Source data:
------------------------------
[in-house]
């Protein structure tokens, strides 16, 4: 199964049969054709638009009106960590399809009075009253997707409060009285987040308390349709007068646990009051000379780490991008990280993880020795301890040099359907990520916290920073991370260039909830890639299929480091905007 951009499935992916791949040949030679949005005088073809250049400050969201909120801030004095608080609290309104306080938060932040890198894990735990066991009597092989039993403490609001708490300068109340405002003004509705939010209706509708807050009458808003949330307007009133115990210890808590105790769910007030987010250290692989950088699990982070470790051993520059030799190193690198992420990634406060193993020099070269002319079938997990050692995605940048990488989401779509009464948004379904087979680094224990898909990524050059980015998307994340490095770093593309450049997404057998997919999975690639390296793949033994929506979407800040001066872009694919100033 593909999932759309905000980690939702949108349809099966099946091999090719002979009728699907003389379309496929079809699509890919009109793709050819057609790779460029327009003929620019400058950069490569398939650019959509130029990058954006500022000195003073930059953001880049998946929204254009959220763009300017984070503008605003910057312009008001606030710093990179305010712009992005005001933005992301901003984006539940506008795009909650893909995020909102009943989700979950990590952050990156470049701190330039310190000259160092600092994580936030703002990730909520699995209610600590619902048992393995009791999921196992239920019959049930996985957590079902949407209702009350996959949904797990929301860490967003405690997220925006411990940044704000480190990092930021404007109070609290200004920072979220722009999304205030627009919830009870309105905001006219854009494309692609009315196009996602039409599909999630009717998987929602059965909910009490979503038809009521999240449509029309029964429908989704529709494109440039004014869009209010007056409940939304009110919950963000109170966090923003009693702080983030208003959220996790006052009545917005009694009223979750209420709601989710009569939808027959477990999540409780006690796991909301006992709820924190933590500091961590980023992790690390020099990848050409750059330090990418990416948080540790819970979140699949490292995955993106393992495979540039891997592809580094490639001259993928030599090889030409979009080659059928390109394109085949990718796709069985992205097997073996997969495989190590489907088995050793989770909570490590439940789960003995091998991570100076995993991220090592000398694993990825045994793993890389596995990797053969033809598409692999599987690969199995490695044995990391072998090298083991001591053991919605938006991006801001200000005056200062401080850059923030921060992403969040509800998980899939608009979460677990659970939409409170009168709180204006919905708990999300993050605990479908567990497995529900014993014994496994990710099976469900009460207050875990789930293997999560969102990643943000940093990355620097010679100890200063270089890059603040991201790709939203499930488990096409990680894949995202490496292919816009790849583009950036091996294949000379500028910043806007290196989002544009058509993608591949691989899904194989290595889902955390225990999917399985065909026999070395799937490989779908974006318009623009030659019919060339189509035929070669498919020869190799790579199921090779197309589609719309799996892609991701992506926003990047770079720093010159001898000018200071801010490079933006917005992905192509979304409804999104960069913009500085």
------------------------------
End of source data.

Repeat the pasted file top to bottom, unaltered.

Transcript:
[in-house]
């Protein structure tokens, strides 16, 4: 199964049969054709638009009106960590399809009075009253997707409060009285987040308390349709007068646990009051000379780490991008990280993880020795301890040099359907990520916290920073991370260039909830890639299929480091905007 951009499935992916791949040949030679949005005088073809250049400050969201909120801030004095608080609290309104306080938060932040890198894990735990066991009597092989039993403490609001708490300068109340405002003004509705939010209706509708807050009458808003949330307007009133115990210890808590105790769910007030987010250290692989950088699990982070470790051993520059030799190193690198992420990634406060193993020099070269002319079938997990050692995605940048990488989401779509009464948004379904087979680094224990898909990524050059980015998307994340490095770093593309450049997404057998997919999975690639390296793949033994929506979407800040001066872009694919100033 593909999932759309905000980690939702949108349809099966099946091999090719002979009728699907003389379309496929079809699509890919009109793709050819057609790779460029327009003929620019400058950069490569398939650019959509130029990058954006500022000195003073930059953001880049998946929204254009959220763009300017984070503008605003910057312009008001606030710093990179305010712009992005005001933005992301901003984006539940506008795009909650893909995020909102009943989700979950990590952050990156470049701190330039310190000259160092600092994580936030703002990730909520699995209610600590619902048992393995009791999921196992239920019959049930996985957590079902949407209702009350996959949904797990929301860490967003405690997220925006411990940044704000480190990092930021404007109070609290200004920072979220722009999304205030627009919830009870309105905001006219854009494309692609009315196009996602039409599909999630009717998987929602059965909910009490979503038809009521999240449509029309029964429908989704529709494109440039004014869009209010007056409940939304009110919950963000109170966090923003009693702080983030208003959220996790006052009545917005009694009223979750209420709601989710009569939808027959477990999540409780006690796991909301006992709820924190933590500091961590980023992790690390020099990848050409750059330090990418990416948080540790819970979140699949490292995955993106393992495979540039891997592809580094490639001259993928030599090889030409979009080659059928390109394109085949990718796709069985992205097997073996997969495989190590489907088995050793989770909570490590439940789960003995091998991570100076995993991220090592000398694993990825045994793993890389596995990797053969033809598409692999599987690969199995490695044995990391072998090298083991001591053991919605938006991006801001200000005056200062401080850059923030921060992403969040509800998980899939608009979460677990659970939409409170009168709180204006919905708990999300993050605990479908567990497995529900014993014994496994990710099976469900009460207050875990789930293997999560969102990643943000940093990355620097010679100890200063270089890059603040991201790709939203499930488990096409990680894949995202490496292919816009790849583009950036091996294949000379500028910043806007290196989002544009058509993608591949691989899904194989290595889902955390225990999917399985065909026999070395799937490989779908974006318009623009030659019919060339189509035929070669498919020869190799790579199921090779197309589609719309799996892609991701992506926003990047770079720093010159001898000018200071801010490079933006917005992905192509979304409804999104960069913009500085």